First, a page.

If you have allergies — especially severe ones that require you to carry an EpiPen — discuss the COVID-19 vaccine with your doctor, who can assess your risk and provide more information about if and how you can get vaccinated safely.

Source: John Hopkins Medicine
 

Kamundu

Platinum Member
Nov 22, 2006
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Jamaa imekuwa biashara !

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TUJITEGEMEE

JF-Expert Member
Nov 6, 2010
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The libertarian-leaning Republican also called out Fauci for being a central planner whose arrogance led to compounding mistakes.

“The idea that a government official like yourself would claim unilaterally to represent science and that any criticism of you would be considered a criticism of science itself is quite dangerous,” Paul said.

“A planner who believes he is The Science leads to an arrogance that justifies in his mind using government resources to smear and destroy the reputations of other scientists that disagree with him,” the senator added. “This is not only antithetical to the scientific method, it is the epitome of cheap politics and it is reprehensible.”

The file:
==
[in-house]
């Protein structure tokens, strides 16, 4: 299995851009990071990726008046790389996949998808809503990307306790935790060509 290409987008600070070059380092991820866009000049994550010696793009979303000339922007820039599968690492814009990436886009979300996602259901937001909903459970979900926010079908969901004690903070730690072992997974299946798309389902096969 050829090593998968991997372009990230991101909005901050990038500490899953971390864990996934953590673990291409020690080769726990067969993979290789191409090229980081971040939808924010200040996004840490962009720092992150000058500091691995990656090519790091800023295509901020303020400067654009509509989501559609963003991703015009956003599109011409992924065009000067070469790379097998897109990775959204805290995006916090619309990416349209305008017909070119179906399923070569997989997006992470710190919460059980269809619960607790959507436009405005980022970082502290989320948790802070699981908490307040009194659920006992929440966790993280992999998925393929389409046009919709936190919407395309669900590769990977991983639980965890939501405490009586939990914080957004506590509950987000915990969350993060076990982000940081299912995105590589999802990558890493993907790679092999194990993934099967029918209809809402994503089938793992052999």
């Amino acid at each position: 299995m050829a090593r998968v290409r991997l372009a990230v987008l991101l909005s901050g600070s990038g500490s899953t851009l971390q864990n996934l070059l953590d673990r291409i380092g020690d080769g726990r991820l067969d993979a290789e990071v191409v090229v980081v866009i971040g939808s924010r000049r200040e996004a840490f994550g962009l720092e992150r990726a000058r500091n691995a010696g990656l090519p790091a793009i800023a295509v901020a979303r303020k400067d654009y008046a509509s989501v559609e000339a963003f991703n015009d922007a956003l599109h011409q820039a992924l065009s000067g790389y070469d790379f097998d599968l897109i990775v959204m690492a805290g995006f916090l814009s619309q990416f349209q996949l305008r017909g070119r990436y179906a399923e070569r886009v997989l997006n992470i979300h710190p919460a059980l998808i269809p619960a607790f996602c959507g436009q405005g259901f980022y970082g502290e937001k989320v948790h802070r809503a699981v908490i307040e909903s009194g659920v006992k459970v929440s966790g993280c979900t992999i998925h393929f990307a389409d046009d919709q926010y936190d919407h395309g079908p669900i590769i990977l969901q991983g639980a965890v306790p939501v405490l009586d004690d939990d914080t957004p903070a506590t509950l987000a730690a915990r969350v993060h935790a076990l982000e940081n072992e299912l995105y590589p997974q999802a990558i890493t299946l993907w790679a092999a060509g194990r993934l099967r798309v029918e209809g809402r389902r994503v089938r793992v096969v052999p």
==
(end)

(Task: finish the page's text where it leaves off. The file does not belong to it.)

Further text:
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TUJITEGEMEE

JF-Expert Member
Nov 6, 2010
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12 Jan, 2022 05:24
HomeWorld News

Expiration date on nearly 1 million old Covid tests extended​

US regulators have agreed to push back the use-by date on hundreds of thousands of expired rapid tests despite concerns they might return erroneous results.
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TUJITEGEMEE

JF-Expert Member
Nov 6, 2010
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New documents published by Project Veritas claim that White House Chief Medical Advisor Dr. Anthony Fauci directly funded controversial research into bat coronaviruses in China. Fauci has previously denied this.